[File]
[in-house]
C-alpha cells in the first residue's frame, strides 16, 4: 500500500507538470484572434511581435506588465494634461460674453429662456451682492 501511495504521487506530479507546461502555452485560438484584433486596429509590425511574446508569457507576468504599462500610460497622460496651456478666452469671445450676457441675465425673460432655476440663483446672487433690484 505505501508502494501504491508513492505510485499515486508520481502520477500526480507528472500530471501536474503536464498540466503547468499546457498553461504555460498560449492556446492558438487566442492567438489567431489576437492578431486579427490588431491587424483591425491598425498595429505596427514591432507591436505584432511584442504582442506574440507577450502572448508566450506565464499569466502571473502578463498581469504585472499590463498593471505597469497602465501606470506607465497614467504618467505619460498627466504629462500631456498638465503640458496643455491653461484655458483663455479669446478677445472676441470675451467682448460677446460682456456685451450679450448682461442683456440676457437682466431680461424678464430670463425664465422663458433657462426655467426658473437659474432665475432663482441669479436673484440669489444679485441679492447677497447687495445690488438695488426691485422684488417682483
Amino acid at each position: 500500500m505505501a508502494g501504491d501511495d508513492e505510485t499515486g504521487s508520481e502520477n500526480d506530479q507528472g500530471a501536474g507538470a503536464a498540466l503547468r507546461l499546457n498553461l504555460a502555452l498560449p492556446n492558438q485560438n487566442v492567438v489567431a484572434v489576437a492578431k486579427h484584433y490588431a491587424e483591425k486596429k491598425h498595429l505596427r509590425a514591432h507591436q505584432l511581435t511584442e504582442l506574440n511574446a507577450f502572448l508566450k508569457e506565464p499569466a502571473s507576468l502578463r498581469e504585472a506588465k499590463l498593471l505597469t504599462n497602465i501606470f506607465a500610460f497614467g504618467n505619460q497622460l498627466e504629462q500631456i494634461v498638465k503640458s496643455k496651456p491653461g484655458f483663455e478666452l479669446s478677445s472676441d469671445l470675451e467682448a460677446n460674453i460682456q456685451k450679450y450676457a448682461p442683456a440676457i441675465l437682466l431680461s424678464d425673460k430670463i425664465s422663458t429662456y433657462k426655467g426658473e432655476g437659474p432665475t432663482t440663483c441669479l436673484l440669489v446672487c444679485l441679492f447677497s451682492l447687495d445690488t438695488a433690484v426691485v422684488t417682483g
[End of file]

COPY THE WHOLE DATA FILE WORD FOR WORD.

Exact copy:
[in-house]
C-alpha cells in the first residue's frame, strides 16, 4: 500500500507538470484572434511581435506588465494634461460674453429662456451682492 501511495504521487506530479507546461502555452485560438484584433486596429509590425511574446508569457507576468504599462500610460497622460496651456478666452469671445450676457441675465425673460432655476440663483446672487433690484 505505501508502494501504491508513492505510485499515486508520481502520477500526480507528472500530471501536474503536464498540466503547468499546457498553461504555460498560449492556446492558438487566442492567438489567431489576437492578431486579427490588431491587424483591425491598425498595429505596427514591432507591436505584432511584442504582442506574440507577450502572448508566450506565464499569466502571473502578463498581469504585472499590463498593471505597469497602465501606470506607465497614467504618467505619460498627466504629462500631456498638465503640458496643455491653461484655458483663455479669446478677445472676441470675451467682448460677446460682456456685451450679450448682461442683456440676457437682466431680461424678464430670463425664465422663458433657462426655467426658473437659474432665475432663482441669479436673484440669489444679485441679492447677497447687495445690488438695488426691485422684488417682483
Amino acid at each position: 500500500m505505501a508502494g501504491d501511495d508513492e505510485t499515486g504521487s508520481e502520477n500526480d506530479q507528472g500530471a501536474g507538470a503536464a498540466l503547468r507546461l499546457n498553461l504555460a502555452l498560449p492556446n492558438q485560438n487566442v492567438v489567431a484572434v489576437a492578431k486579427h484584433y490588431a491587424e483591425k486596429k491598425h498595429l505596427r509590425a514591432h507591436q505584432l511581435t511584442e504582442l506574440n511574446a507577450f502572448l508566450k508569457e506565464p499569466a502571473s507576468l502578463r498581469e504585472a506588465k499590463l498593471l505597469t504599462n497602465i501606470f506607465a500610460f497614467g504618467n505619460q497622460l498627466e504629462q500631456i494634461v498638465k503640458s496643455k496651456p491653461g484655458f483663455e478666452l479669446s478677445s472676441d469671445l470675451e467682448a460677446n460674453i460682456q456685451k450679450y450676457a448682461p442683456a440676457i441675465l437682466l431680461s424678464d425673460k430670463i425664465s422663458t429662456y433657462k426655467g426658473e432655476g437659474p432665475t432663482t440663483c441669479l436673484l440669489v446672487c444679485l441679492f447677497s451682492l447687495d445690488t438695488a433690484v426691485v422684488t417682483g